Moreover, it talks around the importance of dialogue and tolerance among individuals and societies in the public sphere but does not hold back from resorting to build up exclusive and closed areas of control for itself in society behind closed doors and to use all kinds of violence against those whom it thinks of as an obstacle to its sacred mission when the opportunity presents itself. Hence, it abides by two completely different registers of morality. It does not hesitate to act completely in contrast to its value-system or pretend in order to hide its real self in the outside world. In Gülenism’s lexicon, this act of dissimulation and infiltration is of central importance, and is known as takiyye or tedbir.

Thus, eventually, Gülenism has grown from being a collective of introverted stoic-type radical nihilists to a collective of extroverted Daesh-type radical nihilists. It has slowly evolved from a figure that turns its back to the world to enjoy inner freedom and repose, to a figure that embarks on destroying the world of others for the sake of its own parallel world. This evolution from defensive to offensive radical nihilism has gradually progressed and reached its prime on the bloody night of July 15. Indeed, Gülenism is a clandestine terrorist organization acting outside the legitimate boundaries of democratic politics, attacking the very values of freedom and equality upon which the West was built. In short, it is remote and detrimental to the ideals of the West.

Why should not the West support the Gülenists?

As this Janus-faced structure of the Gülenists unfolds, the interests and ideals of the West will fall apart. The growing discrepancy between the faces, therefore, will put pressure on the West to make a hard choice between its interests and ideals. Until now, the West has seemed to side with interests, putting ideals on the back burner. Indeed, to recover the emergent contradiction between interests and ideals after July 15, the media outlets have been inundated by coverage that struggles to carve out a convenient narrative of the event. This has encapsulated various forms of coverage, such as denying the reality of the coup attempt, turning a blind eye to the Gülenists’ involvement in the coup and putting the spotlight on the purges of the Gülenists by state apparatus after July 15.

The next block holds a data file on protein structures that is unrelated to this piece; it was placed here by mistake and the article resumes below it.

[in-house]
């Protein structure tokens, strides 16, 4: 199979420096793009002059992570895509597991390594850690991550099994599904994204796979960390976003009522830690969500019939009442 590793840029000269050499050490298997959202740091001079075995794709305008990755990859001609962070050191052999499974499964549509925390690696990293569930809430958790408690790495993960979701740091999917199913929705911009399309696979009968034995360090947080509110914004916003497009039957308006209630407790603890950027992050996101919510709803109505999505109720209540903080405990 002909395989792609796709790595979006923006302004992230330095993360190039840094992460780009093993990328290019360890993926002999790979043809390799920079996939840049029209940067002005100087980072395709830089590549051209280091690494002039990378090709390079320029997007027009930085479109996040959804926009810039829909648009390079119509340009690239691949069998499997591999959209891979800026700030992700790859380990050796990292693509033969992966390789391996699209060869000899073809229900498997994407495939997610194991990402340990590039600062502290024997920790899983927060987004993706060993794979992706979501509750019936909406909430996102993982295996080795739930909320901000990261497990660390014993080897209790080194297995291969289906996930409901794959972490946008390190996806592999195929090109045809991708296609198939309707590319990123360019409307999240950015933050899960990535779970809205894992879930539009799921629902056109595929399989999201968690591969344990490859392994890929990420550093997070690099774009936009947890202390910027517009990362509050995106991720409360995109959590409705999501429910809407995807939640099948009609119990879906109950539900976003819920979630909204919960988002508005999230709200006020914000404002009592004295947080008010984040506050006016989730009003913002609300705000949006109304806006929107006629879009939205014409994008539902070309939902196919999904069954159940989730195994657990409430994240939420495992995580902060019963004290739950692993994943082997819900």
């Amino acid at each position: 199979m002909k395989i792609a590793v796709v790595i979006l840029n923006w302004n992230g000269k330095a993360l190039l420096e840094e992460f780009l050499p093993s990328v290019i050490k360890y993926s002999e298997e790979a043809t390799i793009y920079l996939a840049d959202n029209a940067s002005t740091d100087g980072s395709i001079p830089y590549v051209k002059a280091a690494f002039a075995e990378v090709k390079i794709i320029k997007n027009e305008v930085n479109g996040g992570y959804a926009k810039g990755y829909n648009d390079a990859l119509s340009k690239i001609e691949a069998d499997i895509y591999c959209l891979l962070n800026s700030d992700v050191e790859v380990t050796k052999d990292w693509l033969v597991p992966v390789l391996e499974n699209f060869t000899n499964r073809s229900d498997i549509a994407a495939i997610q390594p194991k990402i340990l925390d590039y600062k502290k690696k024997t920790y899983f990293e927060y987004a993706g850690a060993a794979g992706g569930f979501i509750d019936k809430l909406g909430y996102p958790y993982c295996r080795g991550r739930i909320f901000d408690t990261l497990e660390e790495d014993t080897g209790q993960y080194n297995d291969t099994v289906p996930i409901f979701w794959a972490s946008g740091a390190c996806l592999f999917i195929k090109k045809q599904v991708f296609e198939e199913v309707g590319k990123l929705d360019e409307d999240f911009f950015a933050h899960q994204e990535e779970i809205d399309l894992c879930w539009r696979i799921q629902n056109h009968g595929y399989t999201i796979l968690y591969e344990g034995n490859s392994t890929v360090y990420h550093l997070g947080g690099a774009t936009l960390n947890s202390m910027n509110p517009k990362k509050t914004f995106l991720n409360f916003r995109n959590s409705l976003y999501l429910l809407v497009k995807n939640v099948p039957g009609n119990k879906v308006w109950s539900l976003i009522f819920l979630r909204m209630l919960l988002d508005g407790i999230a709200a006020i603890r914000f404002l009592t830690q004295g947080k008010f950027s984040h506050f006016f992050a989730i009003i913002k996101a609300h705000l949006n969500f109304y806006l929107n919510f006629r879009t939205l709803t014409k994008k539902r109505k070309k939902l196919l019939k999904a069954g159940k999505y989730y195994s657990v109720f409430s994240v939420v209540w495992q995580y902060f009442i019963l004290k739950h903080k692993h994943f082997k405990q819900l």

Nevertheless, in the long run, protecting the Gülenists will inextricably harm Western interests. Political actors are supposed to perform their identities through their actions as long as they want to maintain the existing definition of who they are. Therefore, sacrificing ideals to interests to such an extent may unleash an identity crisis and disrupt the actors’ ethical integrity. This may deepen the thriving problem of democratic deficit, which has been instigated by the ever-growing distance between the elite and the common people in the West. The rise of right-wing populism that is underway across the West may find more room to flourish and finally lead to a wave of political instability.

Moreover, not living up to its own ethical-political standards will also significantly erode the West’s moral standing in the international arena. True, hard power calls the final shot; however, soft power is a necessary ingredient for an efficient foreign policy and determines success in international politics. The loss of moral superiority and prestige will enervate the West’s leadership in world politics. In a nutshell, Gülenism is the fatal dagger to the very heart of the Western worlds’ ethical-political ideals and to its strategic interests as well. 

Ali Aslan is assistant professor at Istanbul Medeniyet University. He also works as a researcher at Foreign Policy desk at SETA Istanbul. Aslan studied Political Science and International Relations at the University of Delaware, USA, where he received his PhD in 2012. His academic interests include international historical sociology, Turkish foreign policy and international politics.